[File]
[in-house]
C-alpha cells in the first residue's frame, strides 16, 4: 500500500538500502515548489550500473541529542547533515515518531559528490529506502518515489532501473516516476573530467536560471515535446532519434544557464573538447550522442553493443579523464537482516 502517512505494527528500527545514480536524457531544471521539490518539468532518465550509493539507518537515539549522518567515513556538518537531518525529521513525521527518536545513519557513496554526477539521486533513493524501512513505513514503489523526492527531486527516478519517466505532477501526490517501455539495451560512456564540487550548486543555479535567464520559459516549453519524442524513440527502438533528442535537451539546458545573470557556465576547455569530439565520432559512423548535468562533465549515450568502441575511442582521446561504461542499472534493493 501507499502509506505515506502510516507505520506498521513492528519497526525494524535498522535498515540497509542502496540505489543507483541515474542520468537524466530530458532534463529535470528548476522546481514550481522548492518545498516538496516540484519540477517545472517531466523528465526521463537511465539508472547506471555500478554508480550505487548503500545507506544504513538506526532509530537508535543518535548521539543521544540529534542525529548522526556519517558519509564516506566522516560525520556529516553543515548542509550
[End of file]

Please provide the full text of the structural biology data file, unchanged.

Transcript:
[in-house]
C-alpha cells in the first residue's frame, strides 16, 4: 500500500538500502515548489550500473541529542547533515515518531559528490529506502518515489532501473516516476573530467536560471515535446532519434544557464573538447550522442553493443579523464537482516 502517512505494527528500527545514480536524457531544471521539490518539468532518465550509493539507518537515539549522518567515513556538518537531518525529521513525521527518536545513519557513496554526477539521486533513493524501512513505513514503489523526492527531486527516478519517466505532477501526490517501455539495451560512456564540487550548486543555479535567464520559459516549453519524442524513440527502438533528442535537451539546458545573470557556465576547455569530439565520432559512423548535468562533465549515450568502441575511442582521446561504461542499472534493493 501507499502509506505515506502510516507505520506498521513492528519497526525494524535498522535498515540497509542502496540505489543507483541515474542520468537524466530530458532534463529535470528548476522546481514550481522548492518545498516538496516540484519540477517545472517531466523528465526521463537511465539508472547506471555500478554508480550505487548503500545507506544504513538506526532509530537508535543518535548521539543521544540529534542525529548522526556519517558519509564516506566522516560525520556529516553543515548542509550